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The Scam Solution

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There was some great work in 2008 but it wasn't a deeply breakthrough year. Halo 3 was the resounding favorite of the ADC jury, and went on to be king at every other major show, but I'm not sure we'll be looking back on it as an all-time great. Ditto the other darling of the year, Cadbury's "Gorilla."

Now that every show from ADC to One Show to D&AD has global juries and entries, it's time to sort out the fact that many jury members don't fully understand all the work, which isn't fair to anyone. One dead simple fix could be allowing for an "abstain" vote.

I'd love to see fewer categories and a limit on how many one piece of creative can enter. No show is more boring than the one where the same thing wins over and over. One of my favorite shows these days is Creativity's because there are no categories; it's just big ideas and very few trophies.

Several new prizes have been invented to keep up with the quickly changing landscape and do justice to non-traditional solutions, but it would be nice if everyone understood what something like Titanium really was. At ADC they now have the Hybrid. It's great that these highly coveted awards are designed to acknowledge this exceptional work, but there seems to be a lot of room for the definitions of a winner to be made clearer to agencies contemplating parting with hefty entry fees as well as for juries to better understand what they're supposed to be looking for.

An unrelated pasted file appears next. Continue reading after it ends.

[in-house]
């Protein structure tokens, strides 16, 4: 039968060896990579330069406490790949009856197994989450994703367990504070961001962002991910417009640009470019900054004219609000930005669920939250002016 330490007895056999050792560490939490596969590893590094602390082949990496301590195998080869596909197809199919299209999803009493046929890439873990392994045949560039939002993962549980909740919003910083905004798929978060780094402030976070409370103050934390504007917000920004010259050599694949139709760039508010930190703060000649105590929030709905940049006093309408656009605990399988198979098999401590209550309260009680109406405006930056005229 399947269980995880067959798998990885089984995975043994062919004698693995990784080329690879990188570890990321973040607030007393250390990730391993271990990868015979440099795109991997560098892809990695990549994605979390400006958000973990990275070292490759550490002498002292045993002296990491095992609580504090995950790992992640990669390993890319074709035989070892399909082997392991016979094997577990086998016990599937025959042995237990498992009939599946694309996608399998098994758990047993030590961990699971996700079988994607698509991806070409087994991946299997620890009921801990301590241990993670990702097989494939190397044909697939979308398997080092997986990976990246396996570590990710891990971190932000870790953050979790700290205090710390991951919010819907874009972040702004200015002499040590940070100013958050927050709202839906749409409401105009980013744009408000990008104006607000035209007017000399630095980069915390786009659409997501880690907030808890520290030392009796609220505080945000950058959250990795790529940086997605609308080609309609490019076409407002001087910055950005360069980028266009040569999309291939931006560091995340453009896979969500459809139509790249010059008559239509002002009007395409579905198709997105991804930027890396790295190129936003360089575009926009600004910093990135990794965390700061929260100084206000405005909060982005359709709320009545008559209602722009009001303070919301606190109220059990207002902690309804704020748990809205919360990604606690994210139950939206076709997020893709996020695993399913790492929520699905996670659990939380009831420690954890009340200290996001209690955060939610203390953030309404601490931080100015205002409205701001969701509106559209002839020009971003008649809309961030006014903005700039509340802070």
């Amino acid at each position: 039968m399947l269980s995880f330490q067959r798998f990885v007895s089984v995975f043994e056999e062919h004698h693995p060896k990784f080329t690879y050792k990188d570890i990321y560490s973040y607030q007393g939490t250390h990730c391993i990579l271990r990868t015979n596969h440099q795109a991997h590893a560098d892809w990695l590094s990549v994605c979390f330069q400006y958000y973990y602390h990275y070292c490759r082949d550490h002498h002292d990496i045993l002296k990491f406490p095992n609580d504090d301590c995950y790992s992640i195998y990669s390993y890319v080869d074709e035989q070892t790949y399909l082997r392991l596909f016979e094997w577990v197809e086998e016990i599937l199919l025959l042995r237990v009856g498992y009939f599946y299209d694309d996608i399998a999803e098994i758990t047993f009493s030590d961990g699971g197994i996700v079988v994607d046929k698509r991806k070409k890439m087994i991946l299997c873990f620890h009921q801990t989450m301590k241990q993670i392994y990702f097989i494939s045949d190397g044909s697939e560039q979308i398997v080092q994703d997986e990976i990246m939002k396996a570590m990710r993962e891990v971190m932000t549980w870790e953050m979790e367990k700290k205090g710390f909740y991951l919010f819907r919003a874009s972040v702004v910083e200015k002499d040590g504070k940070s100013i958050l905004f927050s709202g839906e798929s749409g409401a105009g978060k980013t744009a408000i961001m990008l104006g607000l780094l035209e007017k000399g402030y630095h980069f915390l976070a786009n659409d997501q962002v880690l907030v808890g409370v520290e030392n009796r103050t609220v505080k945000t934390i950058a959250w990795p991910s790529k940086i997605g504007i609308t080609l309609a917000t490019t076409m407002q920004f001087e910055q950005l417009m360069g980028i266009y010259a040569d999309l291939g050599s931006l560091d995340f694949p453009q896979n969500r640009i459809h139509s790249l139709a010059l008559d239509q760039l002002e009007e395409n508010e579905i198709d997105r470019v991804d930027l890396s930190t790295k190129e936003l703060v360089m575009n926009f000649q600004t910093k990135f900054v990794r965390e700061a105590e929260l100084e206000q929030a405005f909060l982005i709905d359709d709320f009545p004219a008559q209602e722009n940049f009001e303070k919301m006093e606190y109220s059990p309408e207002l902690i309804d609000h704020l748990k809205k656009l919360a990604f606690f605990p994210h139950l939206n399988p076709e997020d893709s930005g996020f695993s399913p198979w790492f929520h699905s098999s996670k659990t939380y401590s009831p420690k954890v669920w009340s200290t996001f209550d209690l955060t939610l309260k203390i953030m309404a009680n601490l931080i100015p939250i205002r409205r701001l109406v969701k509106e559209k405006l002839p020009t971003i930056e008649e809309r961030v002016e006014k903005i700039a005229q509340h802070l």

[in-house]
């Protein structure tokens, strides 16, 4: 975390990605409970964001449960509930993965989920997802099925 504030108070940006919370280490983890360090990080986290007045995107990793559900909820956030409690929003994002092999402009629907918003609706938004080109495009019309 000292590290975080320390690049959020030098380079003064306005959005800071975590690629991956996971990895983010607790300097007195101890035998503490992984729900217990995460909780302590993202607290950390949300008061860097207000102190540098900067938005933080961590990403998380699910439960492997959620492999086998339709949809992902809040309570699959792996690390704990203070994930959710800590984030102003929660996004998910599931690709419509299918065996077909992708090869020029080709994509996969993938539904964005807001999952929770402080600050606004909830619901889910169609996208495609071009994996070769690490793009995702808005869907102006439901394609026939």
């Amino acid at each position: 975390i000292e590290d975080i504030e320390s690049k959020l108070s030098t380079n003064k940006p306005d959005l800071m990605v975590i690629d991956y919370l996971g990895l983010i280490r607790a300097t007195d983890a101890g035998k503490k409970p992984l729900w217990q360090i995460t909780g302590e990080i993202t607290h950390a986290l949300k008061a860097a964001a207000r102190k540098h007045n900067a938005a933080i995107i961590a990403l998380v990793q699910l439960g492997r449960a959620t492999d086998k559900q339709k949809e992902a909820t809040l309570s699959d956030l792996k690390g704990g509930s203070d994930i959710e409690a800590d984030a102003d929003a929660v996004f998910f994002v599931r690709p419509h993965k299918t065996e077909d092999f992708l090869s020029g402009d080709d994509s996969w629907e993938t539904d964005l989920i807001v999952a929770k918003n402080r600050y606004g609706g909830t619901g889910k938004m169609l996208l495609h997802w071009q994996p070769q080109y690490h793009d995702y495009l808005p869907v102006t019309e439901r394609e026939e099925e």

Speaking of coveting, there seemed to be no end to the lengths people will go to for a win in 2008 and scam ads reached a new low with the J.C. Penney bronze Lion. So many things are wrong with that picture. Scams taint every show and burn clients at a time when there is a bigger appetite to endorse "award-winning" work. It's an unfortunate burden on those who have to keep an eye out for anything that smells fishy. So: bar the agency with their name on the scam from entering the show the next year. Display scams prominently on the awards show site for public shaming. And all entries need a client signature in the first place. This wouldn't solve everything; it's a pain and the shows would have to be OK with losing the next year's entry fees. But any answer to this is going to hurt.

Parting thought: more female jurors would make for a more diverse body of work, among other benefits. 2008 still looked like 1978 on that front.

Nancy Vonk is co-CCO of Ogilvy & Mather Toronto and chair of the Art Directors Club advertising awards.

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